Different cultures throughout the planet offer varying insight into wedding ring symbolism. Throughout history, the wedding ring has represented different notions while maintaining a rather typical theme. The circle of the ring is continuous, meant to be without a single seam. This represents the continuous nature of marriage, vows, and love.
On the other hand, it can be seen as a ring placed on the finger as a sense of “ownership.” Wedding ring symbolism and implication has changed through the years and continues to evolve through time.
With special blessings and chants the ring could always be considered a sort of protection. We still carry a part of this theory with us during a wedding ceremony when the rings themselves are blessed. This is thought to be a symbolic understanding that a ring can possess protective powers and keep the wearer safe from harm and temptation. A lot of us internally still feel very strongly about the nature of our wedding ring, as it can seem like a symbol of protection on a purely emotional level.
Why do we place a wedding ring on the left hand? Why do we wear it on the third finger? Not all customs agree with this idea and there are ample societies that wear the wedding ring on the right hand. The foundation of such a custom can be traced back to Ancient Rome. The Romans were sure that this finger contained a specified artery that ran continuously from the hand to the heart. This blood vessel was thought to be only in the third finger of the left hand.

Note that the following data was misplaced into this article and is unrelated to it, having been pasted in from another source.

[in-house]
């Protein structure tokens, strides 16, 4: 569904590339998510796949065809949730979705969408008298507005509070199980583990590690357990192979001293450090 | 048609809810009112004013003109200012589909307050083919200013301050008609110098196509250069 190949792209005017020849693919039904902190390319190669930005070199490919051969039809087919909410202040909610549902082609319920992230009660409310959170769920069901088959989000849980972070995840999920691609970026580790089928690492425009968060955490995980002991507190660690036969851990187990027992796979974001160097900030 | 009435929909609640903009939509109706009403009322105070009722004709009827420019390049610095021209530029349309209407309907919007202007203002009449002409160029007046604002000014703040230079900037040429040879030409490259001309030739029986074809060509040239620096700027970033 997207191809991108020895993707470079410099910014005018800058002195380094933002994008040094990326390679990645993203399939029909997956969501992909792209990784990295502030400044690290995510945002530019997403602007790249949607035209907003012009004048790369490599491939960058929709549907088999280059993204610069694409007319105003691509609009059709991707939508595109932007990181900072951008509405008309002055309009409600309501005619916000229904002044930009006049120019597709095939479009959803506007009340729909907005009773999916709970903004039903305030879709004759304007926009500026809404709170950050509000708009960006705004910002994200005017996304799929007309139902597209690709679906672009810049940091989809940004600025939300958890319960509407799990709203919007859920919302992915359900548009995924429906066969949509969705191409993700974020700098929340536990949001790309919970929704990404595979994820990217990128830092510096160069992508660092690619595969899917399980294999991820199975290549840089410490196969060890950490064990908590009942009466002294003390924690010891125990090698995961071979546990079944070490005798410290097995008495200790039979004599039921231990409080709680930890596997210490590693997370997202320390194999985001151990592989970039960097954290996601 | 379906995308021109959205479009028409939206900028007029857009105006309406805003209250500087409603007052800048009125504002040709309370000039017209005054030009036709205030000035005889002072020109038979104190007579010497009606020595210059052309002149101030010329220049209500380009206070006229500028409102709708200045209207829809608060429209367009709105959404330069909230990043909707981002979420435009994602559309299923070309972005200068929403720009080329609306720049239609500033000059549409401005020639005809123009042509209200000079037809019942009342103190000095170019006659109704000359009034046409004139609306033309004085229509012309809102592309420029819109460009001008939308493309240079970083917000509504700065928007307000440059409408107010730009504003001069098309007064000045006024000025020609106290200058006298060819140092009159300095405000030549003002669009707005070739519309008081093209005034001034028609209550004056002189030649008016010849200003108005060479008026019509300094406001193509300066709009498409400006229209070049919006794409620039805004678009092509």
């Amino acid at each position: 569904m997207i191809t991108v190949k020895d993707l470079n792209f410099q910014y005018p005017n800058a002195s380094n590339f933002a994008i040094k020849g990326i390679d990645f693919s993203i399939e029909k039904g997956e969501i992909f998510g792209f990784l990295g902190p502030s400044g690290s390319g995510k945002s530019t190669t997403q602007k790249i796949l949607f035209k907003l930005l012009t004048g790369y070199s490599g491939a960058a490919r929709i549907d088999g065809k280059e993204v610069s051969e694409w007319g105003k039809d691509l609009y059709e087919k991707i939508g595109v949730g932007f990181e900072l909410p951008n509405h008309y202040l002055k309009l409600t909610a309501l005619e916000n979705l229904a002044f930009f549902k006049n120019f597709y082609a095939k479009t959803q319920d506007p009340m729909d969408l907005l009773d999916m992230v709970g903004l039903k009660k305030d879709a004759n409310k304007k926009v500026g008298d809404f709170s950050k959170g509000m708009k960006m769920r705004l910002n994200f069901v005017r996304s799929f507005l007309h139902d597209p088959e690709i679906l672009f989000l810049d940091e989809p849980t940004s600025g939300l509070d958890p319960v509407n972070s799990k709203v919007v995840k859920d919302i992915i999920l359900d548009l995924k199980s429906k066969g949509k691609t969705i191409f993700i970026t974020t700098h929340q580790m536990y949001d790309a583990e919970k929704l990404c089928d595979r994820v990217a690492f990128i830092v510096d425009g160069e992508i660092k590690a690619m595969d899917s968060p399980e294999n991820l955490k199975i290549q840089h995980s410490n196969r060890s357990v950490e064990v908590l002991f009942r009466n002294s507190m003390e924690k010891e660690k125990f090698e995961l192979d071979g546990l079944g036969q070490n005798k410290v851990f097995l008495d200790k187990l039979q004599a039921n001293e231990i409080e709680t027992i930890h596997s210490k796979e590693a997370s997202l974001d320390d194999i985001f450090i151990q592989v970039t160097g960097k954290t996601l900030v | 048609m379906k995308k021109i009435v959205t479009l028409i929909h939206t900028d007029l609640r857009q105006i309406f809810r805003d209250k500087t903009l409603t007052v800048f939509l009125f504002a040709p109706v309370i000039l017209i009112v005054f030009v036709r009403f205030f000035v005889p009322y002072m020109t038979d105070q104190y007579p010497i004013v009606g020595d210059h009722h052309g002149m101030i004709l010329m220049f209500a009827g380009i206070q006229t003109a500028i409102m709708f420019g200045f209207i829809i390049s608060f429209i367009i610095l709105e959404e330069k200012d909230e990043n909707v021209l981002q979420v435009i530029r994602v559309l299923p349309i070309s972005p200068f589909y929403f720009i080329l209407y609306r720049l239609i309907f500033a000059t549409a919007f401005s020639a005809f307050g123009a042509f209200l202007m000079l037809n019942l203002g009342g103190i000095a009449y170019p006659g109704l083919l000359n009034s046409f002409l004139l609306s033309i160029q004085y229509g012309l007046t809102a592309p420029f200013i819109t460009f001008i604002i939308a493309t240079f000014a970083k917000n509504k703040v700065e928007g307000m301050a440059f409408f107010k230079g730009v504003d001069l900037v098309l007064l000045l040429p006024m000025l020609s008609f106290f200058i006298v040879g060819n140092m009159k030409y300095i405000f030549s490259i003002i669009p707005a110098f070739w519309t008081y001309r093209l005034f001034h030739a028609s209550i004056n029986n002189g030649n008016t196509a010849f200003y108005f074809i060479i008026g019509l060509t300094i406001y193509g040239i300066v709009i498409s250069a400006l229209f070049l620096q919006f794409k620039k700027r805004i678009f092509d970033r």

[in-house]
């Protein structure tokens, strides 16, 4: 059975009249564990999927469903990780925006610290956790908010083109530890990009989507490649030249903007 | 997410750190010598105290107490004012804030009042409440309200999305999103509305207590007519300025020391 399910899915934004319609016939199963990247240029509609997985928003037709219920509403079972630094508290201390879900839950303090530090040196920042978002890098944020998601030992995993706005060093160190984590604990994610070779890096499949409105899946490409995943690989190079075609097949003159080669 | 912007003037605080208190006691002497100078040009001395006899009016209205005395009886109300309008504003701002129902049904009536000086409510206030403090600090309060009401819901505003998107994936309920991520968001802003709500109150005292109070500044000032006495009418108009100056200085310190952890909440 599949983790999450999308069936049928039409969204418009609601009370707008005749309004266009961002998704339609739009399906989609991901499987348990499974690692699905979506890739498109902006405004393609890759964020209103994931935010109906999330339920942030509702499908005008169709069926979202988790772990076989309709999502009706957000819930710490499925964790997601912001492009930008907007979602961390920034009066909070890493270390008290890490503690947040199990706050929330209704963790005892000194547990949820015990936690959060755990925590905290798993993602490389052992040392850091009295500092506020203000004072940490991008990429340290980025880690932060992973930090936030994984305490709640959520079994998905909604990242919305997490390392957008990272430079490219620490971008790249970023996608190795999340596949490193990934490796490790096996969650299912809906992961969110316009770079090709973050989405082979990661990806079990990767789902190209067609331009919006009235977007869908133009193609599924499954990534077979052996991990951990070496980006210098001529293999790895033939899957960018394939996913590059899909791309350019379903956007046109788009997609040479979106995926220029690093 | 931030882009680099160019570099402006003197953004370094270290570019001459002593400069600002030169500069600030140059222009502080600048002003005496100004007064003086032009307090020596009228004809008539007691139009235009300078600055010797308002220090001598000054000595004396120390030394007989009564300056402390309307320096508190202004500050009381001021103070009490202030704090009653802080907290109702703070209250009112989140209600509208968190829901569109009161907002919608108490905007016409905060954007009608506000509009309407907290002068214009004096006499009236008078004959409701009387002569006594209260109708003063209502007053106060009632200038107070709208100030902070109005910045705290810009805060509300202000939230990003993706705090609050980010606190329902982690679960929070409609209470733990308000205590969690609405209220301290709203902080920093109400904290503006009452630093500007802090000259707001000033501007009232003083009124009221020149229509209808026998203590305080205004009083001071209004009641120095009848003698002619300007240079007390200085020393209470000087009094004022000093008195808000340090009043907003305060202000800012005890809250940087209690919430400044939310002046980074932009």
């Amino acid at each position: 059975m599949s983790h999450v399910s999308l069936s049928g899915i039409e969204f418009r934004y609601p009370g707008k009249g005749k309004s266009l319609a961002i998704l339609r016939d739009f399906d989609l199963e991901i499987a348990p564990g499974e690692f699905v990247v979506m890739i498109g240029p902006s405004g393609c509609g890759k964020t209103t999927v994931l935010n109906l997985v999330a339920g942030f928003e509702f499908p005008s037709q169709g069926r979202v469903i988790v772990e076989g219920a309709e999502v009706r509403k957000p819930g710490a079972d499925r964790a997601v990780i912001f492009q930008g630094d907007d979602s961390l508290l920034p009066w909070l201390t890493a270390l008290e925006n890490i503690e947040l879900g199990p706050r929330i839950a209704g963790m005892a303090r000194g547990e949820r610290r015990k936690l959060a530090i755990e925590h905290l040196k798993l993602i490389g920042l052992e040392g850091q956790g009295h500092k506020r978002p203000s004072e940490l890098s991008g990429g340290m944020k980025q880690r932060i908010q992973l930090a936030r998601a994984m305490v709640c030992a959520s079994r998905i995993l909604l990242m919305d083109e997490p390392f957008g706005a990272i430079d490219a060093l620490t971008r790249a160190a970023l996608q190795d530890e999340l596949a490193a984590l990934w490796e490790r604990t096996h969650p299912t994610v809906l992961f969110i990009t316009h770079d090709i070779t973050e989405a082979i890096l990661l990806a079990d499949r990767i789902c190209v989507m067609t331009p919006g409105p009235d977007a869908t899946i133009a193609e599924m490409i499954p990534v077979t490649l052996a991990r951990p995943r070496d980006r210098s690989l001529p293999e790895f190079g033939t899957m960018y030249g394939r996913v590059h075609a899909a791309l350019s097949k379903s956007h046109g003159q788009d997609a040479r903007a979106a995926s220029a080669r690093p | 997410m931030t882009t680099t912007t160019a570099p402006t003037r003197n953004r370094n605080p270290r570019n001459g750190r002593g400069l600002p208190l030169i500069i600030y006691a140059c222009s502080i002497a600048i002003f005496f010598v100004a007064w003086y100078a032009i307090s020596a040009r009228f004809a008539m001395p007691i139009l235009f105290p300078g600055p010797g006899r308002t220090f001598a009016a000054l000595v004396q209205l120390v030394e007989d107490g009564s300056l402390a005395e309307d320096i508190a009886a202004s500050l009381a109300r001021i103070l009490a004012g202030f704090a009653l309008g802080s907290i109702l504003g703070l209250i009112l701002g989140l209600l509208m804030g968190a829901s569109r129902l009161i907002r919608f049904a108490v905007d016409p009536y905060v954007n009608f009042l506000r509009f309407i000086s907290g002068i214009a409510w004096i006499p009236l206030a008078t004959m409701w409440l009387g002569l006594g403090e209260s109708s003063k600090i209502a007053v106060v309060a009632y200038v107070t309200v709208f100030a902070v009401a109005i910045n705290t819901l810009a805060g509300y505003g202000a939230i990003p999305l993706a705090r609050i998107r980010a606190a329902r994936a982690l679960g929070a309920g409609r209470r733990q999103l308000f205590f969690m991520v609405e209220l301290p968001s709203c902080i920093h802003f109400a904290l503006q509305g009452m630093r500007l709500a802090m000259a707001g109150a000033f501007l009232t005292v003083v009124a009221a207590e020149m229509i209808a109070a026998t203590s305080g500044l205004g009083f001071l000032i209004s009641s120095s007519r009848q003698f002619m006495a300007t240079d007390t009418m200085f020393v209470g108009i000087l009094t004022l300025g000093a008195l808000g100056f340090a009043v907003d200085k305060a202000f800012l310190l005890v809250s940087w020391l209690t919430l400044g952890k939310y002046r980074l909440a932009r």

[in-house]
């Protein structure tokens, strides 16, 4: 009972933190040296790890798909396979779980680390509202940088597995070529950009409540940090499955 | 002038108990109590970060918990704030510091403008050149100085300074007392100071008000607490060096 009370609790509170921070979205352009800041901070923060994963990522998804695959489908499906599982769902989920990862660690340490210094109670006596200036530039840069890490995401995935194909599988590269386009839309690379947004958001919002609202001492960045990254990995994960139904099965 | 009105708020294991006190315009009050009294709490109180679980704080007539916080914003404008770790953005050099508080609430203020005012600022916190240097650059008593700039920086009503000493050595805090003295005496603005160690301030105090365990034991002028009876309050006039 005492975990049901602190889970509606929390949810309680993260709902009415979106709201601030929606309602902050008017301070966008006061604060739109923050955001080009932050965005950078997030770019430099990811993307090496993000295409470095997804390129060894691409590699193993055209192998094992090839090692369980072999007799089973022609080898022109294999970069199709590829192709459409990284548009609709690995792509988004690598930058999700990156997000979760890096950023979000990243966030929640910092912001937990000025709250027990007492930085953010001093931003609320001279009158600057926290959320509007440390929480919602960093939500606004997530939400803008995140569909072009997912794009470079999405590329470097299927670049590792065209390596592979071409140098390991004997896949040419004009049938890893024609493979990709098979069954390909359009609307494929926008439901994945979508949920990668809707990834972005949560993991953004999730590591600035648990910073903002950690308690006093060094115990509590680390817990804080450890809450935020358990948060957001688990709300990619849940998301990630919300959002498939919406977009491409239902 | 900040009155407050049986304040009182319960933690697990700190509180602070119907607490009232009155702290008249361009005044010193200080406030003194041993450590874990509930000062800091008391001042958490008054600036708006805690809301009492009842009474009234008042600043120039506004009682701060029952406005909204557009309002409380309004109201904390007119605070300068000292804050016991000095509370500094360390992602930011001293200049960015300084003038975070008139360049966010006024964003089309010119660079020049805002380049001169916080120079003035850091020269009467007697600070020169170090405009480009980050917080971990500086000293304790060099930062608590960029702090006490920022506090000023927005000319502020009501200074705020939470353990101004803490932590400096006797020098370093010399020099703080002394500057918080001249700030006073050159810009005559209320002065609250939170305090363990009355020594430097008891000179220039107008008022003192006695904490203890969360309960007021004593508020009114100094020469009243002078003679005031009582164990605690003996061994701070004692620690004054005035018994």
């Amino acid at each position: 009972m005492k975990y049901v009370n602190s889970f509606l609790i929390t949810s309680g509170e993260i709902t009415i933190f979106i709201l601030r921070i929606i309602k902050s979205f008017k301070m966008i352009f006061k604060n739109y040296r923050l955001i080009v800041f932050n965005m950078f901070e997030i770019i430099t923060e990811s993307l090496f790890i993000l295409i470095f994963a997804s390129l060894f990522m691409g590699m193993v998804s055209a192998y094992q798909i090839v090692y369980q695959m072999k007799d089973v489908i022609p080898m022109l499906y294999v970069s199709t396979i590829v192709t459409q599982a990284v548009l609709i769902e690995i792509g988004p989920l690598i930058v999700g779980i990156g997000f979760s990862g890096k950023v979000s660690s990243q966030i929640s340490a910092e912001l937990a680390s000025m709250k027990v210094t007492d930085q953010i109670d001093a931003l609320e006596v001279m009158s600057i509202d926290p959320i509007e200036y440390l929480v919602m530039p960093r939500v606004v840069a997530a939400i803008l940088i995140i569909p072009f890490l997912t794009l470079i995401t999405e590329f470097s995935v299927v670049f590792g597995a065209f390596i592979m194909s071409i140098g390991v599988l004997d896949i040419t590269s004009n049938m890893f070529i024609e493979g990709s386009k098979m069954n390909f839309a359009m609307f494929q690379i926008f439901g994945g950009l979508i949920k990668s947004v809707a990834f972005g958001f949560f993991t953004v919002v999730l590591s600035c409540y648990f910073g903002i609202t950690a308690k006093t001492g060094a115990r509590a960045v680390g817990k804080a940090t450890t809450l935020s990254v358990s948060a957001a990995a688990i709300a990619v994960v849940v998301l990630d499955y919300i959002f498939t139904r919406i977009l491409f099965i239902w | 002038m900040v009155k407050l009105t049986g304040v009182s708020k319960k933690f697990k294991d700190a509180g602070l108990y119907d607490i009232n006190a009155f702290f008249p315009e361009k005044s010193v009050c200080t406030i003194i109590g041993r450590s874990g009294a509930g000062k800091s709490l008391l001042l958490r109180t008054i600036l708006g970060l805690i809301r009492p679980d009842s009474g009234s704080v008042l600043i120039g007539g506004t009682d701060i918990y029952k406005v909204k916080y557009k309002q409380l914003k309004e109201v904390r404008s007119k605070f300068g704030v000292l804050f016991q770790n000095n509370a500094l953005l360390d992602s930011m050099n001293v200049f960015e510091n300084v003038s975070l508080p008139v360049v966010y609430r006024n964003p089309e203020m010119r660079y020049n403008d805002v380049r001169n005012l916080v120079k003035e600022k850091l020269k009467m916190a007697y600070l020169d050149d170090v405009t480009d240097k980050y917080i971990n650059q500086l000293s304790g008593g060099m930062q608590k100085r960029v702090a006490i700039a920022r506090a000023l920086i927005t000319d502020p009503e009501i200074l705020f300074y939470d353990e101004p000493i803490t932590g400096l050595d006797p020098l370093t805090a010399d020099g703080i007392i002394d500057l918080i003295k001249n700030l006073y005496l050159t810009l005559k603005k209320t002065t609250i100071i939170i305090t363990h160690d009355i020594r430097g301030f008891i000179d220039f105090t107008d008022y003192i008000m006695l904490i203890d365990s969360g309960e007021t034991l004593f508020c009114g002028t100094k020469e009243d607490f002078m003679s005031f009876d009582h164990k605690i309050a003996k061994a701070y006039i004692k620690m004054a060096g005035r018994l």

Certainly, there are plenty of left handed theories that contribute to the ongoing custom. Watches and rings frequently go on the left hand as a symbol of peace. The right hand was seen as the sword hand, and a sudden movement with the right hand could lead to the perception of danger. The left hand was seen as a hand that had restricted agility and thereby could be depended on if it made a move. That premise is clearly disputed by left handed individuals.
Present day customs are still steeped in these beliefs notwithstanding a larger understanding of left handedness. Wedding ring symbolism continues to include the appearance of the ring. Most cultures use a simple, clean band with little adorning. Celtic custom requires a beautifully crafted ring full of personal decoration. Most historians believe that the plain clean band was determined to be a symbol that could not be confused when a woman was traveling or outside of her protective territory.
Virtually every society in the world exchanges a ring before or during a wedding ceremony. Not all societies support the male requirement for a wedding ring. Each culture knows that the symbolism of the wedding ring is directly related to the commitment and assurance of a future that is sealed in togetherness.
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